Surgical Management of Critical Limb Ischemia

Jeffrey L. Ballard, Joseph L. Mills

Research output: Contribution to journalArticle

17 Scopus citations

Abstract

At the present time, infrainguinal bypass using autogenous vein is the most effective and durable treatment for chronic limb ischemia caused by long-segment, diffuse, atherosclerotic occlusive disease. Quality of the vein conduit is the most important factor that determines operative success. Preoperative vein mapping is useful to identify an optimal vein conduit as well as to suggest vein segments that should not be explored due to occlusion, significant calcification, poor caliber, or sclerosis. Reversed, nonreversed, and in situ vein bypass grafts all perform equally well, and the choice of technique depends on anatomic considerations and surgeon preference. Bypass grafts originating from inflow sources distal to the common femoral artery may be appropriate in selected cases without compromising graft patency. All vein graft patients should be followed by postoperative, duplex-based graft surveillance. Antiplatelet therapy is indicated in all infrainguinal bypass patients; oral anticoagulation may be worthwhile in selected, high-risk patients, but hemorrhagic risks are significantly increased.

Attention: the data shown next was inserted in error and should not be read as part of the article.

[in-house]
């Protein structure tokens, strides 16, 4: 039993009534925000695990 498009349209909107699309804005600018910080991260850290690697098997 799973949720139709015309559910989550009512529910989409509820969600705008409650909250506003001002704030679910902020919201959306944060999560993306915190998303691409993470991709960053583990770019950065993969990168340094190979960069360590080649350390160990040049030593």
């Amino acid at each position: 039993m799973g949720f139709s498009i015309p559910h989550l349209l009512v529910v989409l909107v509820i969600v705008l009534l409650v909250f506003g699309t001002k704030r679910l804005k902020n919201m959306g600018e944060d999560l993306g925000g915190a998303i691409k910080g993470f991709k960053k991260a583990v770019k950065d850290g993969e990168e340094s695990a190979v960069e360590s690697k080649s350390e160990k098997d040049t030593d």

Original languageEnglish (US)
Pages (from-to)169-174
Number of pages6
JournalTechniques in Vascular and Interventional Radiology
Volume8
Issue number4
DOIs
StatePublished - Dec 1 2005

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Keywords

  • critical limb ischemia
  • surgical management

ASJC Scopus subject areas

  • Radiology Nuclear Medicine and imaging
  • Cardiology and Cardiovascular Medicine

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